The late Eugene Talmadge, in my opinion, possessed one of the better minds of Georgia, or even America. Moreover, he wore the Phi Beta Kappa key. By all measuring rods, Mr. Talmadge could think critically and intensively; yet he contends that I am an inferior being. Are those the types of men we call educated?
We must remember that intelligence is not enough. Intelligence plus character--that is the goal of true education. The complete education gives one not only power of concentration, but worthy objectives upon which to concentrate. The broad education will, therefore, transmit to one not only the accumulated knowledge of the race but also the accumulated experience of social living.
If we are not careful, our colleges will produce a group of close-minded, unscientific, illogical propagandists, consumed with immoral acts. Be careful, "brethren!" Be careful, teachers!

On this annual observance of Dr. King's birthday, given the continuing debate centered on the the effectiveness of our school system, it's fitting to we remind ourselves there is a noble and moral purpose to education.

Sunday, January 9, 2011

Taking Action During a Storm

If not us, then who? If not now, then when?”

Over the past few weeks I've been blogging on the effects that the deepening educational funding crisis can have on our traditional school model, especially when you combine it with the force of evolving technologies and political pressures. My earlier posts include Riding into the Perfect Storm of Reform and For the times they are a changin', contributions to an ongoing grassroots effort titled Blog 4 Real Education Reform. One might successfully argue that you don't wait for a storm to fix or replace your roof. And while that makes perfect sense when it comes to roofs, the urgency being created by the convergence of current forces impacting public education not only require that we rebuild in the midst of the storm but that it's the perfect time to do so.

My primary point is to prepare the Godfrey-Lee Public Schools district for a tsunami of change that will no doubt be rooted in this year's budget cycle. Michigan's economy continues to be in the tank and doesn't promise to get well for another two to three years despite the recent political changes in Lansing. Governor Rick Snyder and our new legislative leadership will be looking to public schools for help in reducing the overall state deficit which in the short term will add to our budget woes. Governor Snyder has called for “shared pain” in pulling Michigan out of the muck by rebuilding our economy and within the next month he'll be outlining his plan in greater detail.

In the coming weeks, our district's Board of Education, administrative cabinet, and labor association leaders will be teaming together to begin reducing a projected deficit that could reach as high as $1.2 million dollars. While we are engaged in this difficult process, it will be important that as a district team we all work together to continue improving student learning in and out of the classroom. We cannot afford to let our students down by using the condition of our state's economy and public education's fiscal crisis as an excuse for not making substantial progress with 21st century reform. It is my intent that we forge ahead with our one-to-one technology initiative as we navigate through this “perfect storm.”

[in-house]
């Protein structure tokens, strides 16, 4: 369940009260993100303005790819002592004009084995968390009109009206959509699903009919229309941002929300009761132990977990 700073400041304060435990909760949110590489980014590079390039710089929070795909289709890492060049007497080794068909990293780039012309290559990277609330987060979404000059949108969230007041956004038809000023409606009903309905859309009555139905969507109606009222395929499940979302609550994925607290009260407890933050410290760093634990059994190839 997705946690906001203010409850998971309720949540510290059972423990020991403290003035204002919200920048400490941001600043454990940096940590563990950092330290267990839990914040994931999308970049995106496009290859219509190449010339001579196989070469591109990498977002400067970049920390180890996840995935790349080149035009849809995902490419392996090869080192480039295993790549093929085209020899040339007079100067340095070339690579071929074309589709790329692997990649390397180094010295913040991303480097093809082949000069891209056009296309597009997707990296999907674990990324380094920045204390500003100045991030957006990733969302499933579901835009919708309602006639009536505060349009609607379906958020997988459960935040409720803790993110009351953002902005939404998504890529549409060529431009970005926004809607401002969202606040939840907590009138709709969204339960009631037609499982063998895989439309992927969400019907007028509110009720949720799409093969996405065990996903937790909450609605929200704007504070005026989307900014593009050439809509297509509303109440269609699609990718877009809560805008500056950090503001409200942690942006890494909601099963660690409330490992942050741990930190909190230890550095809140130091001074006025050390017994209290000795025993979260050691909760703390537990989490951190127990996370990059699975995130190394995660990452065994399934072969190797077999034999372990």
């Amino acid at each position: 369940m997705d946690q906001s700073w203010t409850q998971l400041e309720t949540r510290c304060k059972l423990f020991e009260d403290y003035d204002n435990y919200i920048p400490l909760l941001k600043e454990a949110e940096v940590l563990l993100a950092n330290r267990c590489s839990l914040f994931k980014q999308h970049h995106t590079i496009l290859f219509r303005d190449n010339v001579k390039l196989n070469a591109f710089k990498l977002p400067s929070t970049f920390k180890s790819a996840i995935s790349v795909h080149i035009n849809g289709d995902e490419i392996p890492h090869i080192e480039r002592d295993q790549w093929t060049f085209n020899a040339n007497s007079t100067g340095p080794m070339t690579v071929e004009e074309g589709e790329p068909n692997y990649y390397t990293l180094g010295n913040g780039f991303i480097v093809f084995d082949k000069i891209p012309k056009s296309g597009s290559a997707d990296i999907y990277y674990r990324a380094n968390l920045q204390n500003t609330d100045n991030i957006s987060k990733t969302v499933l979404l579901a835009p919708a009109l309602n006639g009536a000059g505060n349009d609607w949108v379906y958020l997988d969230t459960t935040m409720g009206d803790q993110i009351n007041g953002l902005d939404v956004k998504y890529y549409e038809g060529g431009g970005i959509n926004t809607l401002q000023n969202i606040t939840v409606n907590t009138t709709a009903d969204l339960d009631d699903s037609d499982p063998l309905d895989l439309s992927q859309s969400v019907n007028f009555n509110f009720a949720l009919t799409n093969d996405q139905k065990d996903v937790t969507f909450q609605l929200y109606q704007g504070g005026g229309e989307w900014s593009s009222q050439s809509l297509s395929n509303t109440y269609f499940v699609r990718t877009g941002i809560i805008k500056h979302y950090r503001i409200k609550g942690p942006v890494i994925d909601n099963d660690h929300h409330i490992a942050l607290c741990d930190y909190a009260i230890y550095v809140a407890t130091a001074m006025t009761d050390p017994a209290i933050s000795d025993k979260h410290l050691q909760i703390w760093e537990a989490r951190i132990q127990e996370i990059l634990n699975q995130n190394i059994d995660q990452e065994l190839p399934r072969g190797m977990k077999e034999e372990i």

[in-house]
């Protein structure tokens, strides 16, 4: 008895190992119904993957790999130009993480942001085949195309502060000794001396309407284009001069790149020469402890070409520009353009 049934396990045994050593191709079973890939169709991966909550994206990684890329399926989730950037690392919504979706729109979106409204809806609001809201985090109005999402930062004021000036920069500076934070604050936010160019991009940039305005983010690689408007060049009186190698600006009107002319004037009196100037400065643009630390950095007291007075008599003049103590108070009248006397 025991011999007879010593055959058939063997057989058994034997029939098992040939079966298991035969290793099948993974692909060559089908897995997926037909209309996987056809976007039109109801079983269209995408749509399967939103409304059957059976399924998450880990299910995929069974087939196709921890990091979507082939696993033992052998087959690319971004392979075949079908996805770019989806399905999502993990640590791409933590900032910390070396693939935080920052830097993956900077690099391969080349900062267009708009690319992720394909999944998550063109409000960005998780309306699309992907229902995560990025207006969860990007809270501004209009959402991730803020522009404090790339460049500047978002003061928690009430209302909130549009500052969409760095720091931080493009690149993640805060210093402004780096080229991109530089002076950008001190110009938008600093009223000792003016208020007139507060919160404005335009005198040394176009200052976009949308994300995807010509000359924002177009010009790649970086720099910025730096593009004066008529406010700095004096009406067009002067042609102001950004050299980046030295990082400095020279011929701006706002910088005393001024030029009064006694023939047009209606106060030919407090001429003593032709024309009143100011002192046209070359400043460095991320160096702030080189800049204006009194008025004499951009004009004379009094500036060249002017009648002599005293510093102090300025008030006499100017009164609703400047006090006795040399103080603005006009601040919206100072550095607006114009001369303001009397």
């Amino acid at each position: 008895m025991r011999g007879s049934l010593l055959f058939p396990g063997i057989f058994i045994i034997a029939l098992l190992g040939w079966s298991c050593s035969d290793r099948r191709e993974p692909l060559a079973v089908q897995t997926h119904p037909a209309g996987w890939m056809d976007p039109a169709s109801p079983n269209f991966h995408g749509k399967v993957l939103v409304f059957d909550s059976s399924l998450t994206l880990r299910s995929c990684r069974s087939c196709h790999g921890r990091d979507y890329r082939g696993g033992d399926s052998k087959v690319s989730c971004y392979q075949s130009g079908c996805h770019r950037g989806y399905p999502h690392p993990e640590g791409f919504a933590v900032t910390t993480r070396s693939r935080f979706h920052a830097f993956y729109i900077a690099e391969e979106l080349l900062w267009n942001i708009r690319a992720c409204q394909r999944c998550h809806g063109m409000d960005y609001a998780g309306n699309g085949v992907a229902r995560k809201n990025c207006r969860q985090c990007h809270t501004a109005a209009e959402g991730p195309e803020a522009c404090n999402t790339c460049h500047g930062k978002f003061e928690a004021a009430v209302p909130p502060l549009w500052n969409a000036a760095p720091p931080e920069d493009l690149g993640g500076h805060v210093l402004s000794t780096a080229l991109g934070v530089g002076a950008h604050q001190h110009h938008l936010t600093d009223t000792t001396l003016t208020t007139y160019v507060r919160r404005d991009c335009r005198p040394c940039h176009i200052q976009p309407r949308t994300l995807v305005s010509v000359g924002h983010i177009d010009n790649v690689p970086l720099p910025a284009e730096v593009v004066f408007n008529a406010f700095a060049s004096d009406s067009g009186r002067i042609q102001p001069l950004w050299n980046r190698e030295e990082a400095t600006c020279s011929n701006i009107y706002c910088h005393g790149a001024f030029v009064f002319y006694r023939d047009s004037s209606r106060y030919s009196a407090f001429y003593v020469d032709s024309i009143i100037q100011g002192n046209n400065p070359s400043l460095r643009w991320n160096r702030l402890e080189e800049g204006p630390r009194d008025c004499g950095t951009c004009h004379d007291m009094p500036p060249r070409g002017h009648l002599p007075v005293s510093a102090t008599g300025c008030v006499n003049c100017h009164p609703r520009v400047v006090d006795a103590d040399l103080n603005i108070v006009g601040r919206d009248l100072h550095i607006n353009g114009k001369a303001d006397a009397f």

I came across the following excerpt we should all keep in mind as we work together to streamline our programs, expand the availability and use of technology, and at the same time focus on a more efficient, economical, and effective learning system:

...ed reform is not technology reform and...embedded, transformative technology is not simply digitizing what we’ve already been doing . Ed reform is about learning and the instructional practices and environments we need to create for students functioning in a world vastly different from the one we grew up in. This brings to mind the quote we often hear, 'We are educating students for the future they will grow up in, not our future.' As educators we need to take on the role of learners, risk takers, and innovators and gather as much information about learning, innovations, and future skills that our students will need and begin to reform education and work toward change at the grass roots level – our classrooms.” ~ Innovation, Change and Ed Reform For The Future Of Our Children

To help us focus our district-wide reform efforts that will keep us on target for a new and more effective system of learning, I suggest the following action steps as a basis for our work in the coming year. Let's begin by taking full advantage of the current economic and political situation to re-imagine and reform our entire preK-12 system by rapidly phasing out our industrial model of schooling, replacing it with an individually-focused, collaborative learning model. From there, let's work together to: